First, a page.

Favorite Pastime: Bike Riding
Gift Request: Transformer Action Figure
Relation to Hunter: Cousin
Toys bring so much joy to a child, but shopping for them can be really stressful for everyone, especially when you take into consideration how gendered toys can affect a child and the messages they can send. Since Hunter is my cousin, I knew that his favorite activity was to bike ride, and I thought about getting him a bike as a gift because I knew it would make him happy. I had done some research and was able to find a bike for $79.99. It was the perfect find because it was decorated with the superheroes that Hunter requested for his gift.
Newman explains that “toys and games that parents provide for their children are another influential source of gender information. A quick glance at Saturday morning television commercials or a toy manufacturer's catalog or web site reveals that toys and games remain solidly segregated along gender lines” (Newman 112). While shopping for the bike, it was clear that there are distinctly gendered stereotypes of bikes. Bikes “for girls” were painted with light and soft colors, while the “bikes for boys” had dark colors, or superheroes painted on them. I was unable to find any bikes, that were unisex or gender neutral because the gender stereotypes manifested in the bikes went even beyond the paint. The structure of the bike can either indicate strong masculinity and sends a message of rough terrain biking and adventure or a bike decorated in baskets and ribbons that suggest it is to be ridden with friends around the paved driveway.
Baskets and ribbons are not the only bike accessories that deepened the gendered stereotypes of the bikes. Since safety is an issue for all, I needed to find a set of knee pads and a helmet. The set of items cost $24.99 all together and was an excellent fit into my budget. The helmet and knee pads were silver and decorated with characters from the Transformers. Even the helmet and reiterated the gender roles implied for children and the constant message of alpha masculinity in the toys of young boys.
With that portion of Hunter’s wish list complete and some money in my budget left over, I moved on to find an action figure for him to play with. I was able to easily find a Transformer action figure which I felt was the perfect match to Hunter’s request. I was able to find the action figure at a cost of $22.99. The figure was not of a particular color that represented a certain gender identity, however it definitely portrayed masculine characteristics. The edges were rough, appeared strong, unstoppable, and physically powerful which reiterates the gender characteristics of toys marketed towards young boys. Messner suggests that masculinity in boys is neither completely innate at birth nor developed from influence others, but rather “it is shaped and constructed through the interaction between the internal and the social” (Messner 121). Messner argues that the interaction of these is what develops gender identities for children as they grow up. This Transformer action figure is an example the social component which influences gender identities in children. I was also able to find a Transformer key chain valued at $4.99, which I also included into gift bag for Hunter.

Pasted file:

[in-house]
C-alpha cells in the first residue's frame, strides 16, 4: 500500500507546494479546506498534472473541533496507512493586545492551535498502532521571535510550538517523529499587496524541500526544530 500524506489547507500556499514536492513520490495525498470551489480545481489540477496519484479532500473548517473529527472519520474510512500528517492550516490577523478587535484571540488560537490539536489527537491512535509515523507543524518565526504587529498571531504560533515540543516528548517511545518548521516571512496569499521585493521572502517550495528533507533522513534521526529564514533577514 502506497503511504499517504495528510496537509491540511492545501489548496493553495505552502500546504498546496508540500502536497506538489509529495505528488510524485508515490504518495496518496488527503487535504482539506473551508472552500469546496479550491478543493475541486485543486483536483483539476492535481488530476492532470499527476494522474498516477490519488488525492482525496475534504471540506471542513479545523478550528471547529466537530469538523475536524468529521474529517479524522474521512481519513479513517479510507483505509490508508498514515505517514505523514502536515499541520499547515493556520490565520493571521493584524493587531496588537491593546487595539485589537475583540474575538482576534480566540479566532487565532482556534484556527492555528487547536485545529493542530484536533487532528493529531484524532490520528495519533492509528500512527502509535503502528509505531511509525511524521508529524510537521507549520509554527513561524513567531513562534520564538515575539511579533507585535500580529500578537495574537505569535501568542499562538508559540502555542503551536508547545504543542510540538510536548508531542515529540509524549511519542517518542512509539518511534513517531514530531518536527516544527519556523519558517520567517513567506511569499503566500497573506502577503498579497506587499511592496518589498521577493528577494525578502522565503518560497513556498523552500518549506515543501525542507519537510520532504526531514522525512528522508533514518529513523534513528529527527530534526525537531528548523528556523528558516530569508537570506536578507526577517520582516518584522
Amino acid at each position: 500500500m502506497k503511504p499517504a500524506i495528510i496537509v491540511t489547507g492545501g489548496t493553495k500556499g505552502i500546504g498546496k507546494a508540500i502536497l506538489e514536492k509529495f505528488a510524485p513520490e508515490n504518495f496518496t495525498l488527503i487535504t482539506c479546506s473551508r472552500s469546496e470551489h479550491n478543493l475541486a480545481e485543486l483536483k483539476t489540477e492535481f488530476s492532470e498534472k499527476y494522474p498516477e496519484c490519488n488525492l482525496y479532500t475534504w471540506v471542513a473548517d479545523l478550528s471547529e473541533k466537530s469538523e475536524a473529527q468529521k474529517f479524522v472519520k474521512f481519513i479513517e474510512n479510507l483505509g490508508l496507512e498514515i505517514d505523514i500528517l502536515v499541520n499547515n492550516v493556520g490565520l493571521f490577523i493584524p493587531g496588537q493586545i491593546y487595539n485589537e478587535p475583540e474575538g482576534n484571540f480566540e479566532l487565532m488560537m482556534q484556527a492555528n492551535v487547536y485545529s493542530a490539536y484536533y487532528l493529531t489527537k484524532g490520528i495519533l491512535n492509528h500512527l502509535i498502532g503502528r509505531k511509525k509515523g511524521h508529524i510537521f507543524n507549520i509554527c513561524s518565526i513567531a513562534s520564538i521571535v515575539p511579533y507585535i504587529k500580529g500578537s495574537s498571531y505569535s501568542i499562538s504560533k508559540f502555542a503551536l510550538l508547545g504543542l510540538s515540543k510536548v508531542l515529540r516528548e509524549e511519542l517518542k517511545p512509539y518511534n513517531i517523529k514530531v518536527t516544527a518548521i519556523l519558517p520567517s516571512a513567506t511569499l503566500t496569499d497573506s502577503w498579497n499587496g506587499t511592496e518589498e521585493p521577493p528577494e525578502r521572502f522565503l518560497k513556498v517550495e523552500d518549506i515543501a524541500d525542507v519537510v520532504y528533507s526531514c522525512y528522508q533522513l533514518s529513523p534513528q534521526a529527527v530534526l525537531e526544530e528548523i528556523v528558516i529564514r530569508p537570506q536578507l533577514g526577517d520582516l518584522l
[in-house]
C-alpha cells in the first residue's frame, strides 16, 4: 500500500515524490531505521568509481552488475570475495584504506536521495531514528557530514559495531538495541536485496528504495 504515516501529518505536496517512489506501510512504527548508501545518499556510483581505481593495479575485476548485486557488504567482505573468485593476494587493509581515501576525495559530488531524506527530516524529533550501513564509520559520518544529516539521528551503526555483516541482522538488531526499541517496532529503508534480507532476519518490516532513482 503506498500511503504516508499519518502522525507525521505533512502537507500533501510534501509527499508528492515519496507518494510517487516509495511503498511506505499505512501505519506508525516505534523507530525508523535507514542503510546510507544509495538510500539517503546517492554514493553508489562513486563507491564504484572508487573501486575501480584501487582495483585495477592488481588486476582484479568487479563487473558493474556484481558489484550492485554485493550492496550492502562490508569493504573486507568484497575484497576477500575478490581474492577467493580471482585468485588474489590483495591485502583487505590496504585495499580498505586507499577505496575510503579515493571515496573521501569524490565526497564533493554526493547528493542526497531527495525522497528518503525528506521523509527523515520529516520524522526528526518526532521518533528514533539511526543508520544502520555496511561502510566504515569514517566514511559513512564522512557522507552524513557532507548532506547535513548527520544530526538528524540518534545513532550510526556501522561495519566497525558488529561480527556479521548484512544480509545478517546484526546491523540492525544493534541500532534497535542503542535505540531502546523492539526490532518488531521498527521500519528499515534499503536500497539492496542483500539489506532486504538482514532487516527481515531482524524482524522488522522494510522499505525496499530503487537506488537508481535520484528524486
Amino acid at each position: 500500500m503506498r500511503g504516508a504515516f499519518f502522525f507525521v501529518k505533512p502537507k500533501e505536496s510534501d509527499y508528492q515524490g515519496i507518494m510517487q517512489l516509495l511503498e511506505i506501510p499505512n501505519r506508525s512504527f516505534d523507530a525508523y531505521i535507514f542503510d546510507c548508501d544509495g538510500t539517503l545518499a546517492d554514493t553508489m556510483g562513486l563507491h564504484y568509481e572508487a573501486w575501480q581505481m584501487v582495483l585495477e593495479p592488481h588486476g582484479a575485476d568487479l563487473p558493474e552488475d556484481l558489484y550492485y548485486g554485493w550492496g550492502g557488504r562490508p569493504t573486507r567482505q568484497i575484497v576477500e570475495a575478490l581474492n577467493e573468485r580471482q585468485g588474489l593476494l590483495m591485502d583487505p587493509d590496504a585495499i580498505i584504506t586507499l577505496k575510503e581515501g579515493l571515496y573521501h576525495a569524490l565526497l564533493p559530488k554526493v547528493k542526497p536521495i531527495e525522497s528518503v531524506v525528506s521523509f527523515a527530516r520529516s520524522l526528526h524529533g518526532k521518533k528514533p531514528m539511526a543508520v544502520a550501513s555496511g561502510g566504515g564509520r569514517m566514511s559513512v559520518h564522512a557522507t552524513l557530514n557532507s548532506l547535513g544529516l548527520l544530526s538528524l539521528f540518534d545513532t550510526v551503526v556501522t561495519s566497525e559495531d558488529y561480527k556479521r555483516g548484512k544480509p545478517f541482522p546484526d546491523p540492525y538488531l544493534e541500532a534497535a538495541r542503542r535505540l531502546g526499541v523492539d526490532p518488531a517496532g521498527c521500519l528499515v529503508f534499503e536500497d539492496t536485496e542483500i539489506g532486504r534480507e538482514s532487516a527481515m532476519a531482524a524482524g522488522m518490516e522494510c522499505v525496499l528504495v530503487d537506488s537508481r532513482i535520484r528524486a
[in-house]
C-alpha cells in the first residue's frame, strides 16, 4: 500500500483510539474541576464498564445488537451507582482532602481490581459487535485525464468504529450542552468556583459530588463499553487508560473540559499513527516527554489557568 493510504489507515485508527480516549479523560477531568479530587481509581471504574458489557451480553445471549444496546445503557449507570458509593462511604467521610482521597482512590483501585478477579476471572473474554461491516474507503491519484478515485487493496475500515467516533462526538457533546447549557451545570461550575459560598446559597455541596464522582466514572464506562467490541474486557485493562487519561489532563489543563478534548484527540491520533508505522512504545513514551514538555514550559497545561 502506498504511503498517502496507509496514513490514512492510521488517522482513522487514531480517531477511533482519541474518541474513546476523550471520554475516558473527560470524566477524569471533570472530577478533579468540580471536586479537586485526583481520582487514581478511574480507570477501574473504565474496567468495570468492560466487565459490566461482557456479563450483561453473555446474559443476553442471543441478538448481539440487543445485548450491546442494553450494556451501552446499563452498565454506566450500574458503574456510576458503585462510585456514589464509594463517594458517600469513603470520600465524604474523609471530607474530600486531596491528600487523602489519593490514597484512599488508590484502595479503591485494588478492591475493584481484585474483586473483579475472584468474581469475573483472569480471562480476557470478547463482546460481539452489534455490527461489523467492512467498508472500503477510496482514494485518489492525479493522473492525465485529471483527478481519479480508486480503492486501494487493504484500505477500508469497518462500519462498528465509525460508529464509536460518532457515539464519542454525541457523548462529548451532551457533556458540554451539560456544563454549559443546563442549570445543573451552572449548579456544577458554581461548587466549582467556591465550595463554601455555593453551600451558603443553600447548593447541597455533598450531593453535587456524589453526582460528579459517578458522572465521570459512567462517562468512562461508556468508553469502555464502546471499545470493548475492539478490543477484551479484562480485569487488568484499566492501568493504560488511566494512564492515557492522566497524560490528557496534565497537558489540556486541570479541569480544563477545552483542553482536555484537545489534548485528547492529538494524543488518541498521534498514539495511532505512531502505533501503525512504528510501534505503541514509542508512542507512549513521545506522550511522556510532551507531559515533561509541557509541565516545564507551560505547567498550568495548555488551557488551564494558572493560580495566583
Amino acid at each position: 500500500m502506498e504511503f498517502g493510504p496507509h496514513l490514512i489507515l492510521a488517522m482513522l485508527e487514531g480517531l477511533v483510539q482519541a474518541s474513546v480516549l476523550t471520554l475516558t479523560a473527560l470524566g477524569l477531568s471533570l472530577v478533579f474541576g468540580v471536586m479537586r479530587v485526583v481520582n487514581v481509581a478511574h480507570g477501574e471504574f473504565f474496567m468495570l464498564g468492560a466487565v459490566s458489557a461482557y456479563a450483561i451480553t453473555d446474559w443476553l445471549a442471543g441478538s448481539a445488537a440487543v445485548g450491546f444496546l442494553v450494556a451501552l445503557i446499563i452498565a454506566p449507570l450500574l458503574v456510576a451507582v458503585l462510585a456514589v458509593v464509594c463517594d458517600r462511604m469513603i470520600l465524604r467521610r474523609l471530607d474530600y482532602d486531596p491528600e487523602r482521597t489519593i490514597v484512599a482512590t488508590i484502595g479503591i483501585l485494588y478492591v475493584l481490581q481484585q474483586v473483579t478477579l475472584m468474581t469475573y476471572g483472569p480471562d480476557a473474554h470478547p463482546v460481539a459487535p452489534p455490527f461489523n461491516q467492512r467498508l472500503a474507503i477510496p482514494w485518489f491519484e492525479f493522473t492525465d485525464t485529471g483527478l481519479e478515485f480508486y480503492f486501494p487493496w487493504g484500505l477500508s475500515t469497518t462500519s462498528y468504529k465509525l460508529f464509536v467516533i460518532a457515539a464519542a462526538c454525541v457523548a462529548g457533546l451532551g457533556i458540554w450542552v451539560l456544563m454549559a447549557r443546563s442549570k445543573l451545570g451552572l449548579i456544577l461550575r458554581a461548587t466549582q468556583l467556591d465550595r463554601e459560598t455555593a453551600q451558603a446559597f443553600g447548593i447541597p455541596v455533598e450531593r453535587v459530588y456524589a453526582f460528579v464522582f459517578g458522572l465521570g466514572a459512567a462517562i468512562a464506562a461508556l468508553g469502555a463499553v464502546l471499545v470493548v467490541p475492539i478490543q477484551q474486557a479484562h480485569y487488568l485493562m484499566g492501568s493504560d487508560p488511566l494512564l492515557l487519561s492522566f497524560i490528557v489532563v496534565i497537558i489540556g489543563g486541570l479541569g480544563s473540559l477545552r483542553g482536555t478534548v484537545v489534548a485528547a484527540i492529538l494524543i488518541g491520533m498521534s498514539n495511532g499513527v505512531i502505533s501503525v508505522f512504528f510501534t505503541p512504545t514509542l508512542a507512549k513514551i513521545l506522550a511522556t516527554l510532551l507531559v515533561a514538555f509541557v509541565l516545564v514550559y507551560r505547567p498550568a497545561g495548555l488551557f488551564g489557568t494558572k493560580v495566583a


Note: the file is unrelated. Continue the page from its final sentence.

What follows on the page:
I also decided to buy Hunter a Batman superhero action figure, which also reinforced the message of alpha masculinity sent through a toy. Batman appears as a heteronormative superhero that perfectly defines the hegemonic male with chiseled features and powerful strength. I chose Batman because of the recent release of another Batman movie, and knowing many boys would want to have this toy as a result.
Since the Transformer characters are not actually human but rather machines, the role of race did not come into play when shopping for Hunter based on his request. If Hunter has asked for an action figure such as a Power Ranger, the role of race when choosing which character to get for Hunter would have been present. Batman however does not come in more than one race, so that issue did not exist.
The subject of sexuality does not come into play as much when shopping for young boys as it does when shopping for girls. The way feminine dolls and figurines are dressed can greatly affect a young girl but based on the requests of Hunter, I was able to avoid that issue as well.
After shopping for Hunter and doing extensive search online for toys, it was evident that there is definitely a barrier between gendered toys. There are different approaches in how toys are marketed and appear towards children. There are very few toys that and neutral in gender and restricts enforces a stereotype and ideology on children that they had no input on.
Messner, Michael. "Boyhood, Organized Sports, and the Construction of Masculinities." Journal of Contemporary Ethnography (1990): 120-137. Print.
Newman, David M.. Identities and Equalities: Exploring the Intersections of Race, Class, Gender, and Sexuality.
Key Chain. Photograph.
Batman. 29 May 2009